Zebra Mussels are freshwater bivalves, native to Eurasia, that have become invasive pests in North American waters. First detected in Lake Saint Clair, Michigan in 1988, they quickly spread to all the Great Lakes and across the continent. Zebra Mussels multiply rapidly and attach to surfaces, fouling the hulls of boats and water intakes. Zebra Mussels will attach to native bivalves to their detriment. Even aquatic arthropods are not immune from Zebra Mussel attachment.
Dragonfly larvae are aquatic and feed while burrowing into the aquatic soils at the bottom of bodies of water. Dragonfly larvae that do not completely bury themselves can become a site of attachment for Zebra Mussels. The mussels are shed with the cuticle during molting. However, an attached mussel may prevent a dragonfly larva from completely burying to escape notice of predators. Thus, Zebra Mussels are decreasing the populations of some dragonfly species by increasing predation. Large last instar dragonfly larvae may support multiple zebra mussels. The additional weight may prevent the dragonfly larva from climbing out of the water to molt into an adult. This is an additional mortality factor.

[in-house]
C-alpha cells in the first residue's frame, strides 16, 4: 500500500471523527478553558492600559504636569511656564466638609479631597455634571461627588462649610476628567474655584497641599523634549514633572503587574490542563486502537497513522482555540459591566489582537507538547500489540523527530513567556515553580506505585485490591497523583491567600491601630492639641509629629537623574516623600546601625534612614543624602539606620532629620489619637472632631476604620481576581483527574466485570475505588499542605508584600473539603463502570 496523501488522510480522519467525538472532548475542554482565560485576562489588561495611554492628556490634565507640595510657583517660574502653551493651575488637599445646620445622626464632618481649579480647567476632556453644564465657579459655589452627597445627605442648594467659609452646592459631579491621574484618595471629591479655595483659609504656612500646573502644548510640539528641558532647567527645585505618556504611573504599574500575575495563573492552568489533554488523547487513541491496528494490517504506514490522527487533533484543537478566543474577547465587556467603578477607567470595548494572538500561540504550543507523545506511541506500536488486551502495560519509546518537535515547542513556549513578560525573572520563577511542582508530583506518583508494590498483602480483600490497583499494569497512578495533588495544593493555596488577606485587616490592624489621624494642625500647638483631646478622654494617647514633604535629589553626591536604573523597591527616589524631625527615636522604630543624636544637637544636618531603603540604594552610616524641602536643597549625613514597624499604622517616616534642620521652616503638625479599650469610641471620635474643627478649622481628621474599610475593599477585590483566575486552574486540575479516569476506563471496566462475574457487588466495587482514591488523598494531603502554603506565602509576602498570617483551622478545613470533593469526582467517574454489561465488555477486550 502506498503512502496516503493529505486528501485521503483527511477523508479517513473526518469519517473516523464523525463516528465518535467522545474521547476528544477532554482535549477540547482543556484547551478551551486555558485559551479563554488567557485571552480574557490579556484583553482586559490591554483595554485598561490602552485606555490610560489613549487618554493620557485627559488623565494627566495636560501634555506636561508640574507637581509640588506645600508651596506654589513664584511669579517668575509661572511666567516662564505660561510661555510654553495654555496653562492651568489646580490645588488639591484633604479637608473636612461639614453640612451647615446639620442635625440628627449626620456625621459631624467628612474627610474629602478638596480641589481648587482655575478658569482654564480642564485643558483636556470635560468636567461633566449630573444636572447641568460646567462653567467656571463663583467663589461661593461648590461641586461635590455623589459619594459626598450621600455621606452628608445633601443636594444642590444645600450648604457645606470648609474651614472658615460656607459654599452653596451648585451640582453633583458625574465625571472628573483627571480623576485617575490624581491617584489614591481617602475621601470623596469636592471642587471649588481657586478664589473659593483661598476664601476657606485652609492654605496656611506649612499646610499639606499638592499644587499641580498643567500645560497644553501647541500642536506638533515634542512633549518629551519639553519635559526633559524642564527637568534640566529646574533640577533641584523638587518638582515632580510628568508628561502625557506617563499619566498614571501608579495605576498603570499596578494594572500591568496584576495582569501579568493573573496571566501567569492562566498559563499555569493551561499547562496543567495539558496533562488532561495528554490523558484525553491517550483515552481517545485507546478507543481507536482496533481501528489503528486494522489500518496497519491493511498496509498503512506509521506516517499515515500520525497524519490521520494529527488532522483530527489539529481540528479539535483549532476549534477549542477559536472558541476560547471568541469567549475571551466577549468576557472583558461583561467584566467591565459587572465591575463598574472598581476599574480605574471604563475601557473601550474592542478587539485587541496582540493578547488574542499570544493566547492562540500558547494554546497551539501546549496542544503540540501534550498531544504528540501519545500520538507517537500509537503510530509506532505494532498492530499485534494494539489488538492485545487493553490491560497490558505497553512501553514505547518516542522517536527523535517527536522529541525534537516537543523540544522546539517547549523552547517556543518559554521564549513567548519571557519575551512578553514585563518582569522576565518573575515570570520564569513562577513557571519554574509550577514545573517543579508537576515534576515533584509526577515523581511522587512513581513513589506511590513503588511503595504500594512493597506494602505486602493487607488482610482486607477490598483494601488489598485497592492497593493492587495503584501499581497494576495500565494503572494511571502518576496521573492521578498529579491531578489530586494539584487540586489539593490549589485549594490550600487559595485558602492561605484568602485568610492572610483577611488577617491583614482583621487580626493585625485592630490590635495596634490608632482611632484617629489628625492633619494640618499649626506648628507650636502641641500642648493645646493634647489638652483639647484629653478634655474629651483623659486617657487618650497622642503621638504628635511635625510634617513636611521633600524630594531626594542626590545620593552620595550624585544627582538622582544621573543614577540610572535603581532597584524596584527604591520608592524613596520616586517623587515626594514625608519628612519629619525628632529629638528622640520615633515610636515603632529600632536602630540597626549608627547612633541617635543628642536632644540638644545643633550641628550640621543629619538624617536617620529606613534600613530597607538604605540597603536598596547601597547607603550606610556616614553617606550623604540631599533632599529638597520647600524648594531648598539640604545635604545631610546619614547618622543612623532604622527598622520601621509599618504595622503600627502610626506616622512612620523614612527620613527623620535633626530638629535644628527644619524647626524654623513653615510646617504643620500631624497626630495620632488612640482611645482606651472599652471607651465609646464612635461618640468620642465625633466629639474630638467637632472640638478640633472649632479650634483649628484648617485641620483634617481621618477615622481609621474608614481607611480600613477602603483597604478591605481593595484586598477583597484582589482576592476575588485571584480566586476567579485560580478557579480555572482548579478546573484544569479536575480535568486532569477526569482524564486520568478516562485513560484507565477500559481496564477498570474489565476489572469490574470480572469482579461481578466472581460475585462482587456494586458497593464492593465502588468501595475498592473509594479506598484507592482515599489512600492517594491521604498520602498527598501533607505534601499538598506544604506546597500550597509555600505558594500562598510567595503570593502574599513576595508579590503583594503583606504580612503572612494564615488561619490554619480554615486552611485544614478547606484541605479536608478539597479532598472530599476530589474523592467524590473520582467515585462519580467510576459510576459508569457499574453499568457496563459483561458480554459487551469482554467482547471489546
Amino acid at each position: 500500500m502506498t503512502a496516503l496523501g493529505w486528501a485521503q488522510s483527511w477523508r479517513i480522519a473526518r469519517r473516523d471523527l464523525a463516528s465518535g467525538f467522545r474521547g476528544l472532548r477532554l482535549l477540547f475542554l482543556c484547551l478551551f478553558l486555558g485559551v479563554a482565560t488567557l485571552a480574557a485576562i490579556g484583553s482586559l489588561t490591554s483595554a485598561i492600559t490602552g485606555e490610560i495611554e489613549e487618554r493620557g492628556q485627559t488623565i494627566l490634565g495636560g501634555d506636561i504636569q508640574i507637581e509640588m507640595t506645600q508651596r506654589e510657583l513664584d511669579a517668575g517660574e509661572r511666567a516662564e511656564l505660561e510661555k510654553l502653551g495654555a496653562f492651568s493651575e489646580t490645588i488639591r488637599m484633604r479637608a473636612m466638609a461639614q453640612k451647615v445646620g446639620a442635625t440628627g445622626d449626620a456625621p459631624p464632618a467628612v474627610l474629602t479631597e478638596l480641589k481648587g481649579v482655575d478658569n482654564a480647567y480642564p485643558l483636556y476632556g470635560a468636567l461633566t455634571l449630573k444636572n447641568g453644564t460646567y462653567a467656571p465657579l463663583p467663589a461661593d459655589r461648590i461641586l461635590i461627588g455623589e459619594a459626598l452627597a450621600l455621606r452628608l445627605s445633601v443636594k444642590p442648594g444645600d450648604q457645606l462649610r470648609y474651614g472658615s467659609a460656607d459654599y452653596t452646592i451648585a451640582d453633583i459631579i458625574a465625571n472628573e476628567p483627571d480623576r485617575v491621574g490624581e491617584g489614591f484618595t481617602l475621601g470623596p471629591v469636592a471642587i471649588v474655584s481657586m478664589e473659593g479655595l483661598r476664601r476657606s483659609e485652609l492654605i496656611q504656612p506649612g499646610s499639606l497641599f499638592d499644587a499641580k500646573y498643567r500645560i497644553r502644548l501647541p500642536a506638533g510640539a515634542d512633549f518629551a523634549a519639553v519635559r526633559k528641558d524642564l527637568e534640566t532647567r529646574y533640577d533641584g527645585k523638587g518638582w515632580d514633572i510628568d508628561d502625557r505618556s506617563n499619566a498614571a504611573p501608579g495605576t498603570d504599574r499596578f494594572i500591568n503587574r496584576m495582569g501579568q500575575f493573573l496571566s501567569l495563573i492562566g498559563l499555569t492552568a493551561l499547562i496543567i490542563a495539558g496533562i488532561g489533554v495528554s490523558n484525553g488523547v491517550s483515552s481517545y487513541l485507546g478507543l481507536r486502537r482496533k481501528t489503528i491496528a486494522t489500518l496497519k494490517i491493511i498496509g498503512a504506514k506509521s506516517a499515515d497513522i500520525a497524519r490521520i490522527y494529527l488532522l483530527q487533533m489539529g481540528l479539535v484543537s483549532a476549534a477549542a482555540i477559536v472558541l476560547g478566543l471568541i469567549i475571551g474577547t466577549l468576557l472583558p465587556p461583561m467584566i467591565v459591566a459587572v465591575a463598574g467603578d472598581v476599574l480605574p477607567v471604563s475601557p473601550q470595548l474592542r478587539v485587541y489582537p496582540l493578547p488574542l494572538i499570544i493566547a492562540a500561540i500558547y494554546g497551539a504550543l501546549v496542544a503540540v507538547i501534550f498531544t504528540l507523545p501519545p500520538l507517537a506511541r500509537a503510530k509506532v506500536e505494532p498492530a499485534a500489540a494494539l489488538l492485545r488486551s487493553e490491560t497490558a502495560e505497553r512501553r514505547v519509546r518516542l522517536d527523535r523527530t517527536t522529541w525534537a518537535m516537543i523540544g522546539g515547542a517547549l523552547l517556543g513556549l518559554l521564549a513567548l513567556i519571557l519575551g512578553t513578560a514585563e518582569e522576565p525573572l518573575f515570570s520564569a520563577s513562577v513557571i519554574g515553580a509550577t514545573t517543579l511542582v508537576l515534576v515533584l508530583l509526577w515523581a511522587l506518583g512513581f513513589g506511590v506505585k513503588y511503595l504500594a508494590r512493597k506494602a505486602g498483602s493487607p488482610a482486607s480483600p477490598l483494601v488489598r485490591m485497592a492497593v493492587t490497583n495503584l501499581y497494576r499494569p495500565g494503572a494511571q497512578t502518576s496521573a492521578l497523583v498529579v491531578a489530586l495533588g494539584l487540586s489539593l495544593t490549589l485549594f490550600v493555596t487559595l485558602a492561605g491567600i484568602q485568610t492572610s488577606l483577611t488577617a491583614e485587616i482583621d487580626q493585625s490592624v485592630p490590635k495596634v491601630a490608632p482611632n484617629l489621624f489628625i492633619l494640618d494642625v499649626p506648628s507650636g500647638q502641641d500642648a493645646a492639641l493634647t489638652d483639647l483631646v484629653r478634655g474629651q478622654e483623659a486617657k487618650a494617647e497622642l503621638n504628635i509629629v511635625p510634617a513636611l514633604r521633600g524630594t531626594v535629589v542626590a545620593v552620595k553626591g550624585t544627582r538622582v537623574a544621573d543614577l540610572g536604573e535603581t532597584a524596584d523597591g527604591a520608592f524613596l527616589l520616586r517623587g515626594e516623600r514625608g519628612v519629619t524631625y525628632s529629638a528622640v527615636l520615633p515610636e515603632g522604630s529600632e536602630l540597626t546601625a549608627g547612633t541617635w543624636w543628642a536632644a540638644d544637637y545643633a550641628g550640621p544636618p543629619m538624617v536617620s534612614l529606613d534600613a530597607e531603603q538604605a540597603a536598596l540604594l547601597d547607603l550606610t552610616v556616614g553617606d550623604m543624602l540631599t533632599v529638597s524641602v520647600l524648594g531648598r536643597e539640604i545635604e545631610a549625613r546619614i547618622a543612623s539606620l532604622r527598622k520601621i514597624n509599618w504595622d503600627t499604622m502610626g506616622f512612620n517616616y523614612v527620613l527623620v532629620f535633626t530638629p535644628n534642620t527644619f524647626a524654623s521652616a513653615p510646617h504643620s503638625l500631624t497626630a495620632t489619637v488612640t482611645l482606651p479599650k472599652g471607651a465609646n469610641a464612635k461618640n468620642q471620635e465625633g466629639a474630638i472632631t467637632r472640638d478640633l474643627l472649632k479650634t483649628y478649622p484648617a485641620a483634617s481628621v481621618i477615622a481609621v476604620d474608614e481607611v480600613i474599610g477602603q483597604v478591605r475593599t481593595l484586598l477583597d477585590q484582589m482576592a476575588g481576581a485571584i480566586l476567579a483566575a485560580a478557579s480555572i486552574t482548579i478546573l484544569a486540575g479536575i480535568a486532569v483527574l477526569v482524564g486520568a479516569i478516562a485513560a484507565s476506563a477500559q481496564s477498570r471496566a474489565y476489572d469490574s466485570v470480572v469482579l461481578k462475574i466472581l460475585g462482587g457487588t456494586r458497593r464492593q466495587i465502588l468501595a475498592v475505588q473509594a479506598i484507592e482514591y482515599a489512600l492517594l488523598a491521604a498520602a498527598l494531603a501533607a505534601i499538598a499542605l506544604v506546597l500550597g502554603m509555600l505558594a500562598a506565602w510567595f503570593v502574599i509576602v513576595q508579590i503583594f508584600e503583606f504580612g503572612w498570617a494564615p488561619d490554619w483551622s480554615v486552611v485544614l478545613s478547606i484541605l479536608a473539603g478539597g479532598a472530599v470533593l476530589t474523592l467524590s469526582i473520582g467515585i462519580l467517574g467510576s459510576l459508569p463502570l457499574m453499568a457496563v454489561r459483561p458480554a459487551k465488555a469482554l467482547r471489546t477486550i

A recent study in the Journal of Insect Behavior measured colonization rates of Zebra Mussels and found that 91 percent of Macromia illinoiensis dragonfly larvae had at least one Zebra Mussel attached. The dragonfly larvae that were the fastest at burying in the sand at the bottom were the least likely to be colonized.
When a new species first invades a new habitat, many of the species will be poorly adapted. The least well adapted individuals will be lost and the population will shift toward individuals that are more resistant to the invader. In this case, those dragonfly larvae that are slow to bury will be the most vulnerable. “Slow burying” individuals and their “slow burying” genes will be eliminated. Individuals with faster burying times and their “fast burying genes” will increase in frequency in the population as those individuals are least affected by the Zebra Mussels.
Invasive species are doing incredible harm to our ecosystems and causing economic damage. It is important to support and improve programs and institutions that are needed to prevent the movement of these invaders.